Coset representatives and the axiom of choice
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PREREQUISITES: group, subgroup, left coset of a subgroup, left cosets partition a group, left cosets are in bijection via left multiplication
Consider a group and a subgroup . Then, the left cosets of are all of the same size (because left cosets are in bijection via left multiplication) and they partition the group). Thus, is a union of copies of .
This gives Lagrange's theorem:
where is the cardinality of .
However, there is no natural choice of bijection of the form:
Such a bijection can be obtained if we pick a left transversal of in : in other words, we make a choice of one element from every coset of in . We first examine how a choice of left transversal yields a bijection.
- 1 A left transversal and a coordinatization of the group
- 2 Paradoxical consequences of being able to choose coset representatives
A left transversal and a coordinatization of the group
How a left transversal gives a bijection with the product
Suppose is a left transversal of in . In other words, contains exactly one element from each left coset of in . For any , let denote the representative of the left coset .
Then, the map is given by:
In other words, the map sends an element of to the extent by which it differs from its representative, and its coset. The map the other way around is:
Here is one way of thinking of this. Each coset is a translate of the subgroup, but as a translate, it has no natural origin or reference point with respect to which other elements of the coset can be measured. A choice of representative for each coset gives precisely such a reference point. With this reference point, the left coset can be naturally identified with the subgroup itself. If we choose a representative for each coset, we thus identify with the Cartesian product.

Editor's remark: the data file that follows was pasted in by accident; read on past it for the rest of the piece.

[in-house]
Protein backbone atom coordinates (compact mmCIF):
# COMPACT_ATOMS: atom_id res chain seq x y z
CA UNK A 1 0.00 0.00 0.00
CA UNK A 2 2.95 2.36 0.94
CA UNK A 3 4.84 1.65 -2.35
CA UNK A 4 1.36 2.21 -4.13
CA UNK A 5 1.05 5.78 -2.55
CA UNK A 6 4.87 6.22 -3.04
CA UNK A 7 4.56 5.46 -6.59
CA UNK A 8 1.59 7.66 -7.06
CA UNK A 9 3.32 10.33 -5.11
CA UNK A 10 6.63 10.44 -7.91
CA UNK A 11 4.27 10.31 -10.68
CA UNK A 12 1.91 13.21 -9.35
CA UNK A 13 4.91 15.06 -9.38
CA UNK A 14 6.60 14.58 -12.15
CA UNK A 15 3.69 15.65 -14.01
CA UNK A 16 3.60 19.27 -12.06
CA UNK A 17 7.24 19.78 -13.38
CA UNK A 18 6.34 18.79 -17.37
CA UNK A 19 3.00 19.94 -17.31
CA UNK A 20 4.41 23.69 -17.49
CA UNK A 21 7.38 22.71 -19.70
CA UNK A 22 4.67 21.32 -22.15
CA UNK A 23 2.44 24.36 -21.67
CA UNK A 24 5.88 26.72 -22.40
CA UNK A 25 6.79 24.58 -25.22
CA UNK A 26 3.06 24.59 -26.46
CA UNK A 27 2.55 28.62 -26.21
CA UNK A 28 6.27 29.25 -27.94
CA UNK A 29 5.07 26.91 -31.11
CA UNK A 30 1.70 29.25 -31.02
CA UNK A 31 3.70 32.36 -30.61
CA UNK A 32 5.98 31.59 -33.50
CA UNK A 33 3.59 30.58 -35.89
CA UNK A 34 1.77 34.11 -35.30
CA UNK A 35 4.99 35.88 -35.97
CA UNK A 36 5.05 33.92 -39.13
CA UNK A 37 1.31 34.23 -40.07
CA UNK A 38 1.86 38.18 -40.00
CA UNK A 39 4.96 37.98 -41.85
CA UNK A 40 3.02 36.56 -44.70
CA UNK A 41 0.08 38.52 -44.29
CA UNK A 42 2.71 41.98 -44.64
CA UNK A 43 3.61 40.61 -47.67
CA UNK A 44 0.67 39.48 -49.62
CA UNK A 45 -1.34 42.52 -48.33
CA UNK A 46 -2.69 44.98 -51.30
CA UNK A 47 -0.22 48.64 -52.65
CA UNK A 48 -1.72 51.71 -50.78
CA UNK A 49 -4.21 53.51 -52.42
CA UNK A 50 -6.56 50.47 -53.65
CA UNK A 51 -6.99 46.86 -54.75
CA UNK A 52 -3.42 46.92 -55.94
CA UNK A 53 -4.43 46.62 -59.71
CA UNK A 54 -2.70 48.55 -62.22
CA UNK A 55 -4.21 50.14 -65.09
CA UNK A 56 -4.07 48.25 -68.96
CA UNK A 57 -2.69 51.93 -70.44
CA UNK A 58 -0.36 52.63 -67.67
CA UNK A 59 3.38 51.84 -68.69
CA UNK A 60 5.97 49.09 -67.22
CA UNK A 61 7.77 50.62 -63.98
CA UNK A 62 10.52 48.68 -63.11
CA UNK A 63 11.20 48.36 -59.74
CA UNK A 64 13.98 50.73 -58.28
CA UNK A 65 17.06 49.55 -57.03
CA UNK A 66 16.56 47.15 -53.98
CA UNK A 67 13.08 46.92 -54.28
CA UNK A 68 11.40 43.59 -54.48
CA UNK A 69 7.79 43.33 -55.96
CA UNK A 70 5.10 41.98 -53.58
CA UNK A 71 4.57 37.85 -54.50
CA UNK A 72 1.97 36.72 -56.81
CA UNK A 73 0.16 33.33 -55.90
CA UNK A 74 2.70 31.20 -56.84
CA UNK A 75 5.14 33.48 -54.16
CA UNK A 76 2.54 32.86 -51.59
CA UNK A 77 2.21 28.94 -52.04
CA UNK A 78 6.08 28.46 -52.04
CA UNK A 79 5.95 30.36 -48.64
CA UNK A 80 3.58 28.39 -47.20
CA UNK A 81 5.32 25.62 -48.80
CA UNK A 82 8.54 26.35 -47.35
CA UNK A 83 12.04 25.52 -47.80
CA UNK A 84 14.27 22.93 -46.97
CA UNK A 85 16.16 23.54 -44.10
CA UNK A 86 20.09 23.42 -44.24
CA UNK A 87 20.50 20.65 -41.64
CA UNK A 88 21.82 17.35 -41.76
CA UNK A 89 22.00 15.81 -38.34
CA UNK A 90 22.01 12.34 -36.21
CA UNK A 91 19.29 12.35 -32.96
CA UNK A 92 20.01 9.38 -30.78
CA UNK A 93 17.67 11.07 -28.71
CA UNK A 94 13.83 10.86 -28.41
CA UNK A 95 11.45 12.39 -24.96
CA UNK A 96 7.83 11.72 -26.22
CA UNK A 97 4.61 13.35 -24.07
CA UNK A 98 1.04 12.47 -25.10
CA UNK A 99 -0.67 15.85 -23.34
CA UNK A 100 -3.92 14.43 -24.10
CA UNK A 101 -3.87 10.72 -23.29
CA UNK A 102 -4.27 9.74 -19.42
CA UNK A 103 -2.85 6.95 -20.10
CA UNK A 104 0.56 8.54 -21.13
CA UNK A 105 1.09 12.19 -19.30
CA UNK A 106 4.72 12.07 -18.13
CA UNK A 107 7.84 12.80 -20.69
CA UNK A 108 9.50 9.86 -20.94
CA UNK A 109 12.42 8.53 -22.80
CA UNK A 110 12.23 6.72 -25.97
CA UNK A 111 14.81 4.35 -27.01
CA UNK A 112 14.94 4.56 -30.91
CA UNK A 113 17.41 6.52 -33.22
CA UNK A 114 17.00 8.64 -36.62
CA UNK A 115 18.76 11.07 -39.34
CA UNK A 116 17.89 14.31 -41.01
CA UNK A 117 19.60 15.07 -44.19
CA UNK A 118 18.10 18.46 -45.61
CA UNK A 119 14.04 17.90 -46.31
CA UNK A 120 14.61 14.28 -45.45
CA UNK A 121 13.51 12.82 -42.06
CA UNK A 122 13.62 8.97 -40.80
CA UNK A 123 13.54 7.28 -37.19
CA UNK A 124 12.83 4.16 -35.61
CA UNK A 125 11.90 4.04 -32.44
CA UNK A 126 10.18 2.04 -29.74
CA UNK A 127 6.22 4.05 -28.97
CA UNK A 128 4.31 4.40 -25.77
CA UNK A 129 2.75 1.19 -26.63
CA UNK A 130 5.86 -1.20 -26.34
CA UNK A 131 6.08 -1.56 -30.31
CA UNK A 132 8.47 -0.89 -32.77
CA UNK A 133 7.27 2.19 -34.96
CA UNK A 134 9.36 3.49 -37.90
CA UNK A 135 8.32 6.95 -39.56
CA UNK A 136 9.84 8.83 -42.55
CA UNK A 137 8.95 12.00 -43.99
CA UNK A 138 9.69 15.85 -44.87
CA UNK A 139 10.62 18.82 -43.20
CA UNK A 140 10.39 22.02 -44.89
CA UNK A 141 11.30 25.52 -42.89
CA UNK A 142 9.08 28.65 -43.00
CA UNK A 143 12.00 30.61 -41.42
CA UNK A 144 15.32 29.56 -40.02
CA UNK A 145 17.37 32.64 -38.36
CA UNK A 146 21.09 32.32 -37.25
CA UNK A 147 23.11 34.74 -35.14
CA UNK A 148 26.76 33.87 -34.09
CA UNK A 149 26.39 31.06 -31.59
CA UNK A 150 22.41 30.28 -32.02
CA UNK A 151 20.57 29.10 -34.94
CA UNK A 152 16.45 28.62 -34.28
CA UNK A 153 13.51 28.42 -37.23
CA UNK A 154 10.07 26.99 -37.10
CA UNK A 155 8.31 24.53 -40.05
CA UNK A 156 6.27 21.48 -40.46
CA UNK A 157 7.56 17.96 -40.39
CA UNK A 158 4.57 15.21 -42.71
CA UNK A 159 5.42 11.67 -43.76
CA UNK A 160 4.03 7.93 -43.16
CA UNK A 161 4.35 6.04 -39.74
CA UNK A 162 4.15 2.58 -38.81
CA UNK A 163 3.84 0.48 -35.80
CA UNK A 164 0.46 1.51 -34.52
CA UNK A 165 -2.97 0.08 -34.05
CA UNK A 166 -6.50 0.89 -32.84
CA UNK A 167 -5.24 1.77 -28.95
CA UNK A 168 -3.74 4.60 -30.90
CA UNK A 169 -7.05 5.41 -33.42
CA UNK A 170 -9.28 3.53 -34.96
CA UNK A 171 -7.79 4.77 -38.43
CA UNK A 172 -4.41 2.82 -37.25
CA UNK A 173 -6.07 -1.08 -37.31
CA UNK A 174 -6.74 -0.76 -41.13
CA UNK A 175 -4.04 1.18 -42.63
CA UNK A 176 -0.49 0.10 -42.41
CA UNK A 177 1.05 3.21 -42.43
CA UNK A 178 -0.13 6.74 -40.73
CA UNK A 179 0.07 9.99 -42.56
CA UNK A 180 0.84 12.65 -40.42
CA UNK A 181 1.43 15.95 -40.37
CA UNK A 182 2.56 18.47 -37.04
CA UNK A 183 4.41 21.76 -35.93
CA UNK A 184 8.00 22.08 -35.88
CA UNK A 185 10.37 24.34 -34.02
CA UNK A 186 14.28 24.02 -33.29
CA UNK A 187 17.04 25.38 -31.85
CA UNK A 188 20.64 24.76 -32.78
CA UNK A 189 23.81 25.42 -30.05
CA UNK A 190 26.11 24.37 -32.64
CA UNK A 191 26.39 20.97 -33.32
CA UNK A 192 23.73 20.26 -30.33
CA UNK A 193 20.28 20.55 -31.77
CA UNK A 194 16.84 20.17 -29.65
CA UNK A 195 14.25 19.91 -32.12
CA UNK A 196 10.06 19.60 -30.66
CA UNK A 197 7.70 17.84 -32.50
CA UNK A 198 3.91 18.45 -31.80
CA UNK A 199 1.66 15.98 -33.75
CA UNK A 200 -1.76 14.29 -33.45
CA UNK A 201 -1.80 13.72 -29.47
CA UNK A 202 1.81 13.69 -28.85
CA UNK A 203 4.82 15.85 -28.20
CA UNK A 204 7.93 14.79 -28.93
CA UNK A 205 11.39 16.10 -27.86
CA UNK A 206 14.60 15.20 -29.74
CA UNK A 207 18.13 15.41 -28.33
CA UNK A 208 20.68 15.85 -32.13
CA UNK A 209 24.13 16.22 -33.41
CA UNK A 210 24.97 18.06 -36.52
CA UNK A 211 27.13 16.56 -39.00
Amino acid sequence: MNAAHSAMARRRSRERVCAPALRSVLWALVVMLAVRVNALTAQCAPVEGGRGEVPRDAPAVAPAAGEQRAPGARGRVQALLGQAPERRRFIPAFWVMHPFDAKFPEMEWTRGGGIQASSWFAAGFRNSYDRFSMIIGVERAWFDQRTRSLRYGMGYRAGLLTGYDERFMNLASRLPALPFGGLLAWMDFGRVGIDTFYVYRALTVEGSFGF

Why a left transversal needs the axiom of choice
The axiom of choice is a general result stating that, given an arbitrary family of disjoint nonempty sets, we can find a set such that intersects each in exactly one element.
To pick a left transversal, we need to do exactly that. We are given an arbitrary collection of disjoint nonempty sets, namely the cosets of a subgroup. We need to pick a left transversal, which is a set that intersects each left coset in exactly one element.
Situations where it does not need the axiom of choice
In many situations, choosing a left transversal does not require the full strength of the axiom of choice:
- When the group is finite, or more generally, when the subgroup has finite index, we only need to make finitely many choices. Making finitely many choices does not require the axiom of choice, and can be done within the framework of axiomatic set theory without choice (Zermelo-Fraenkel set theory).
- In some cases, there is a natural choice of coset representatives. For instance, for the trivial subgroup, there is only one choice of coset representatives. Similarly, for some infinite groups, there is a choice of coset representatives that can be described using a group-theoretic condition.
- When the subgroup has countable index, then choosing a left transversal requires countably many choices. This requires the axiom of countable choice, which is weaker than the full strength of choice. Also, the axiom of countable choice does not lead to any of the paradoxical consequences of the axiom of choice.
Paradoxical consequences of being able to choose coset representatives
The ability to choose coset representatives can have a number of consequences that appear paradoxical. In most of these setups, the group is an uncountable group and the subgroup is countable. The coset representatives are chosen in such a way that they all lie within a compact subset of Euclidean space. This uncountable collection of elements in a compact subset has a very weird arrangement and this arrangement can be used to prove various results.